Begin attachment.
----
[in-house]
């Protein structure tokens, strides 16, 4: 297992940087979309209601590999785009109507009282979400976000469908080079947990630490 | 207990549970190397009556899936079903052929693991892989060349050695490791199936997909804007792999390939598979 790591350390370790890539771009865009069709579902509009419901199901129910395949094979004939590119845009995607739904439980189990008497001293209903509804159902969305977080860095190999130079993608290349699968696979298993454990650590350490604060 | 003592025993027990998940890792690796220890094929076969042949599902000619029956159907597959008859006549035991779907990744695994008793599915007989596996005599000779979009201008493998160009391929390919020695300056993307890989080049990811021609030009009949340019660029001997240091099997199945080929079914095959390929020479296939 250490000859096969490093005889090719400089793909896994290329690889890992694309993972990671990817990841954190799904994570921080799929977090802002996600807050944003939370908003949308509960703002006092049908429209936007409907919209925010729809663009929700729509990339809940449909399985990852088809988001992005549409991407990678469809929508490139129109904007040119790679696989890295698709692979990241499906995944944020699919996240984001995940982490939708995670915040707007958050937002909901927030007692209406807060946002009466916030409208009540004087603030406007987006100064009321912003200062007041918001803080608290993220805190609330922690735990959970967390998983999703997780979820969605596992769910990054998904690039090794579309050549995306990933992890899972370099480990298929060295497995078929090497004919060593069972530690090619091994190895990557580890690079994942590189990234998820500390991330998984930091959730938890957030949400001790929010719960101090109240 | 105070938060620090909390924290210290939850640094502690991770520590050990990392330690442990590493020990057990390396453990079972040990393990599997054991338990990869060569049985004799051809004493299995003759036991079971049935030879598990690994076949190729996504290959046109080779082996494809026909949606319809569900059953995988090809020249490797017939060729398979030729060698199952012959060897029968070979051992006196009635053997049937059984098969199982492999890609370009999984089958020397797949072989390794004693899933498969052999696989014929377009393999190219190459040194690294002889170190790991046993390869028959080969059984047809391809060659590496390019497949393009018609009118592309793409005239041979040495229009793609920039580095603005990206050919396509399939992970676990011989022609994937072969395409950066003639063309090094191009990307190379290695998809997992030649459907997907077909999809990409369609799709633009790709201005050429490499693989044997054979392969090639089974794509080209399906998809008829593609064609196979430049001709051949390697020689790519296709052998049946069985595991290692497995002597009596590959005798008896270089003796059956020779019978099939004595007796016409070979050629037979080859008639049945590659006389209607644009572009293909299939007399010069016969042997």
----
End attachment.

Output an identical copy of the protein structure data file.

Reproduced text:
[in-house]
């Protein structure tokens, strides 16, 4: 297992940087979309209601590999785009109507009282979400976000469908080079947990630490 | 207990549970190397009556899936079903052929693991892989060349050695490791199936997909804007792999390939598979 790591350390370790890539771009865009069709579902509009419901199901129910395949094979004939590119845009995607739904439980189990008497001293209903509804159902969305977080860095190999130079993608290349699968696979298993454990650590350490604060 | 003592025993027990998940890792690796220890094929076969042949599902000619029956159907597959008859006549035991779907990744695994008793599915007989596996005599000779979009201008493998160009391929390919020695300056993307890989080049990811021609030009009949340019660029001997240091099997199945080929079914095959390929020479296939 250490000859096969490093005889090719400089793909896994290329690889890992694309993972990671990817990841954190799904994570921080799929977090802002996600807050944003939370908003949308509960703002006092049908429209936007409907919209925010729809663009929700729509990339809940449909399985990852088809988001992005549409991407990678469809929508490139129109904007040119790679696989890295698709692979990241499906995944944020699919996240984001995940982490939708995670915040707007958050937002909901927030007692209406807060946002009466916030409208009540004087603030406007987006100064009321912003200062007041918001803080608290993220805190609330922690735990959970967390998983999703997780979820969605596992769910990054998904690039090794579309050549995306990933992890899972370099480990298929060295497995078929090497004919060593069972530690090619091994190895990557580890690079994942590189990234998820500390991330998984930091959730938890957030949400001790929010719960101090109240 | 105070938060620090909390924290210290939850640094502690991770520590050990990392330690442990590493020990057990390396453990079972040990393990599997054991338990990869060569049985004799051809004493299995003759036991079971049935030879598990690994076949190729996504290959046109080779082996494809026909949606319809569900059953995988090809020249490797017939060729398979030729060698199952012959060897029968070979051992006196009635053997049937059984098969199982492999890609370009999984089958020397797949072989390794004693899933498969052999696989014929377009393999190219190459040194690294002889170190790991046993390869028959080969059984047809391809060659590496390019497949393009018609009118592309793409005239041979040495229009793609920039580095603005990206050919396509399939992970676990011989022609994937072969395409950066003639063309090094191009990307190379290695998809997992030649459907997907077909999809990409369609799709633009790709201005050429490499693989044997054979392969090639089974794509080209399906998809008829593609064609196979430049001709051949390697020689790519296709052998049946069985595991290692497995002597009596590959005798008896270089003796059956020779019978099939004595007796016409070979050629037979080859008639049945590659006389209607644009572009293909299939007399010069016969042997």